Negatives: The carb is louder than the Eddy. I think that b/c of the increased velocity of the a/f mix, due to the tiny primary bores, that sucking noise can be heard in the cab. I may have to go to an oem type filter.
Below you can see the restrictions being placed in the main air bleeds.
Here is a shot of the carb on the engine.
I'm thinking about trying this Caddy air cleaner system on my engine. I like the '4.9' emblem.
NOTICE: To anyone considering using/modifying a QJ: It's reputation is deserved. It is a very complicated carb, and took a tremendous about of time studying, and working on it, to get it dialed in. Unless you have minimum 10 days to work on it full time, don't bother. I also studied and read about it for about 3 weeks prior. It is a son-of-a-gun. But in the end the performance is leaps ahead of an Autolite 4100, and to a lesser degree ahead of an Edelbrock. Good luck. k
Congrats on sticking with it and successfully dialing it in.... I was a bit intimidated when I first started playing with them as well... Your pretty much an expert on the qjet now, putting yourself thru a self guided education of sorts... You'll have no problems breezing thru your next one... Now that you know what to do... My suggestion to someone looking to adapt one to there application is to start with a carb core from a similar cubic inch or larger engine, therefore the initial calibrations should be closer to start with... An air cleaner with cold air induction will help with power and economy as well... To many folks just throw on an open element type filter thinking the engine will breath better... not always the case...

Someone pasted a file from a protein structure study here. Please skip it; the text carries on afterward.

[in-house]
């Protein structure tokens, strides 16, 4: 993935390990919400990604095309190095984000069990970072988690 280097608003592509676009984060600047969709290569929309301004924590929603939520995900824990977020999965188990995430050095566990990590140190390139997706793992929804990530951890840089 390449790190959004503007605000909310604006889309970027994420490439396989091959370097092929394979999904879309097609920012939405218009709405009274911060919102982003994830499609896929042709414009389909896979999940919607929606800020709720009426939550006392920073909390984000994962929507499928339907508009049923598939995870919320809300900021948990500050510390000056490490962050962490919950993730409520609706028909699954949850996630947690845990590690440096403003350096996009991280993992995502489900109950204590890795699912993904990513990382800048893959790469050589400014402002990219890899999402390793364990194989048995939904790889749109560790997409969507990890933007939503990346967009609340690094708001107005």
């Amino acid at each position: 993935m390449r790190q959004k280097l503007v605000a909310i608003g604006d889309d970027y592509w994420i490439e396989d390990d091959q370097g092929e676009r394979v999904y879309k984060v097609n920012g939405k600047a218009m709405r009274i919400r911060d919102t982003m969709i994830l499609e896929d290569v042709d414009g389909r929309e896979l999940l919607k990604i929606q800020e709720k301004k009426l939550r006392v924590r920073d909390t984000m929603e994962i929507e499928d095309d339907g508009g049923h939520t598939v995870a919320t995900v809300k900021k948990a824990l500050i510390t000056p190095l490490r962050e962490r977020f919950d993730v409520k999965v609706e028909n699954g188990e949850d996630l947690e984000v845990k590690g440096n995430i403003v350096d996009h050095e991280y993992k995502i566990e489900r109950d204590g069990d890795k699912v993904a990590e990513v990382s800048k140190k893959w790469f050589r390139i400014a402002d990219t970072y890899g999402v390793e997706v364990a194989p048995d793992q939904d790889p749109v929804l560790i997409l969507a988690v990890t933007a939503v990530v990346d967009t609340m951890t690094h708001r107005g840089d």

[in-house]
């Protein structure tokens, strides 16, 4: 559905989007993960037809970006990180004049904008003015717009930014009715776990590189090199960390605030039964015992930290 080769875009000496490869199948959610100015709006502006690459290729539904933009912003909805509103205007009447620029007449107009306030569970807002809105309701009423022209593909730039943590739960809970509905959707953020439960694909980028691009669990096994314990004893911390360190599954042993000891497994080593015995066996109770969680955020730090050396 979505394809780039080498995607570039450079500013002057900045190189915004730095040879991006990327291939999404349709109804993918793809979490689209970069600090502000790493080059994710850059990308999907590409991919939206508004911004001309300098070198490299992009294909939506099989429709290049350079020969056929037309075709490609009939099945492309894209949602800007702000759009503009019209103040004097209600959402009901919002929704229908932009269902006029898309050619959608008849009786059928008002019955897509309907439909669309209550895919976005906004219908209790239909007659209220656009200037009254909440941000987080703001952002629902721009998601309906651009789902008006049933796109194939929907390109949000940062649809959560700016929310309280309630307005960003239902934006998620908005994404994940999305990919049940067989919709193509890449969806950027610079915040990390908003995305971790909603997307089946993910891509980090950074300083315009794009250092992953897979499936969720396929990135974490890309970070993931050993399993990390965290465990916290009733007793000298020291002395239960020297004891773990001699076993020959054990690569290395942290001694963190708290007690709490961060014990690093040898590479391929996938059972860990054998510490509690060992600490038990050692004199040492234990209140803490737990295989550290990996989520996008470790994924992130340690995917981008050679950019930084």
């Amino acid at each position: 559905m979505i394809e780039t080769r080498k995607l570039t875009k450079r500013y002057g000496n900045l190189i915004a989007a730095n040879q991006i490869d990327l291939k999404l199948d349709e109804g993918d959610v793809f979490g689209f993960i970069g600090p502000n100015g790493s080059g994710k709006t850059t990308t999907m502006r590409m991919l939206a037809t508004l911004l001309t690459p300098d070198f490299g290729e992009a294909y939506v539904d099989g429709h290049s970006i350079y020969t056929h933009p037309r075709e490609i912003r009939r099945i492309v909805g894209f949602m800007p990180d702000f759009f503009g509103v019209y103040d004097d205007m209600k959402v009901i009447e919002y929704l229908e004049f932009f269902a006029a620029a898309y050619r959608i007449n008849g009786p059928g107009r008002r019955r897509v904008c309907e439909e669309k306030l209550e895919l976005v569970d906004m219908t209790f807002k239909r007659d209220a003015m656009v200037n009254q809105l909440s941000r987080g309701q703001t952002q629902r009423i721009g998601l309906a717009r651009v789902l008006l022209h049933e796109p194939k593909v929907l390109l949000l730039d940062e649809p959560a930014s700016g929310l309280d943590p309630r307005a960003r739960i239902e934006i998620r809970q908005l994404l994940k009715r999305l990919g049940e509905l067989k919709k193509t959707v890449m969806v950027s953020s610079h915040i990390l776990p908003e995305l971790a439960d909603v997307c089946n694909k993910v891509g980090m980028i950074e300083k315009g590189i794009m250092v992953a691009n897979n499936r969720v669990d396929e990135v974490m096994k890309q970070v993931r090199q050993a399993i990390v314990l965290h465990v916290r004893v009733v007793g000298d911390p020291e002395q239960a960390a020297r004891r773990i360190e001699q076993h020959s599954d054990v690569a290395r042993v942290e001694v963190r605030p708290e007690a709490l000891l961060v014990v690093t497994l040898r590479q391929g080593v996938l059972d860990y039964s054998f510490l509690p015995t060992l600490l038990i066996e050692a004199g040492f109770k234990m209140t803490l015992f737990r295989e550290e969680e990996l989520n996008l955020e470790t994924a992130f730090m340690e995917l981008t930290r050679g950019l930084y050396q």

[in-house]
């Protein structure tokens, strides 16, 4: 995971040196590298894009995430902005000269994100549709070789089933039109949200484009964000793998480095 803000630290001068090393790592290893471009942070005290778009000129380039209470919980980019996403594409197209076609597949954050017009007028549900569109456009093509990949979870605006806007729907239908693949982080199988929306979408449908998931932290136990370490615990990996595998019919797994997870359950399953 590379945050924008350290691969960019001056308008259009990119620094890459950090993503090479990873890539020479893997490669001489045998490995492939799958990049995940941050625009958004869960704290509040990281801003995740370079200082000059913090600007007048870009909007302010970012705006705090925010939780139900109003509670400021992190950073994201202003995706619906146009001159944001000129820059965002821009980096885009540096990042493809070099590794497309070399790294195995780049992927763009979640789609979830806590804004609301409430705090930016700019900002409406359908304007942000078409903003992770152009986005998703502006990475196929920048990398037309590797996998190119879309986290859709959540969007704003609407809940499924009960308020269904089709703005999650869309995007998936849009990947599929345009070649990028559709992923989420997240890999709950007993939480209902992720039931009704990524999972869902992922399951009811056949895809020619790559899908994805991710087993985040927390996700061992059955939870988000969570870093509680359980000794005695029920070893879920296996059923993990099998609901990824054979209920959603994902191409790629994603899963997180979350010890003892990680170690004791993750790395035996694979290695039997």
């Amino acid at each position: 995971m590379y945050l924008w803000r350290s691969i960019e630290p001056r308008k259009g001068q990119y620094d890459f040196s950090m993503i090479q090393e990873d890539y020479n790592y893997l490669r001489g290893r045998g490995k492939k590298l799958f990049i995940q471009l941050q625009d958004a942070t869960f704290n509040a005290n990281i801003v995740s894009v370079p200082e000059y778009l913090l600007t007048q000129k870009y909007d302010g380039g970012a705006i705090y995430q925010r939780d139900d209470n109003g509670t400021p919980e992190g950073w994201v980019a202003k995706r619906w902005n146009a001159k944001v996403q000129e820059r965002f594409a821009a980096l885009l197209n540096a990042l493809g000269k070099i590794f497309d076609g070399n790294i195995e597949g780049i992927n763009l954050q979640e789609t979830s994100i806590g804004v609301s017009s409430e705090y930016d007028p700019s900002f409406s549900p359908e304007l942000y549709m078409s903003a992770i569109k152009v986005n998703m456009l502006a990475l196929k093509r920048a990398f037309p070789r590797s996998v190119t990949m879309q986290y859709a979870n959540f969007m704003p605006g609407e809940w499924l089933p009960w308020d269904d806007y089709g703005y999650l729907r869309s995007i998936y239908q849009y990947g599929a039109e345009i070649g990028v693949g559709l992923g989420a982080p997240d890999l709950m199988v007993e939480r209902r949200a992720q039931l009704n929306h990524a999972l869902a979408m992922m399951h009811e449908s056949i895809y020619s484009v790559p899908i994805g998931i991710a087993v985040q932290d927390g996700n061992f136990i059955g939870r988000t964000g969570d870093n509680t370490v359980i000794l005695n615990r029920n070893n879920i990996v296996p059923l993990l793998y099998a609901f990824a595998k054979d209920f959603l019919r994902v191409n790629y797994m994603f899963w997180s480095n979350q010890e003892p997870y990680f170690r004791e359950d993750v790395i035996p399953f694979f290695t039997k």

The amount of horsepower an engine makes is directly related to the density of the air entering the engine.
The Ram Air Cleaner delivers higher density air by reducing the temperature and slightly increasing pressure at high speed.
For each 10° reduction in air temperature you can expect to increase horsepower by 1%.
Considering that under hood temperatures regularly reach 160° when the outside temperature is only 70°, the incoming air temperature may be reduced by up to 90° and gain 9% in horsepower.
On a 400 horsepower engine 9% is 36 horsepower! This cold-air intake made a 35 HP gain on a 466 HP Small Block Chevrolet!
The under hood temperature of the car was 118 degrees, with the SMW Cold Air Cleaner, the air temperature going into the carburetor was reduced to 68 degrees.
After loads of wasted time and money I found a secret about Quadrajets: Rochester factory tunes each to a specific engine by changing internal fuel and air bleed restrictions. They look the same but flow way differently.
The trick is to target one close to the engine size you want to put it on. My was going on a ford 300. So I pulled one from a 231 Buick Regal with a turbo v6. That way you know you are in the ball park and it take minimal tuning with an a/f/r gauge.
I'm now amazed by the mpg.
Oh, and bull about the autolite boosters, that was Pony Carbs hype. The truth is they don't produce any better mpg than a Holly, plus you're lacking all the tuning ability. Wonk wonk wonk from Phony Pony Carbs.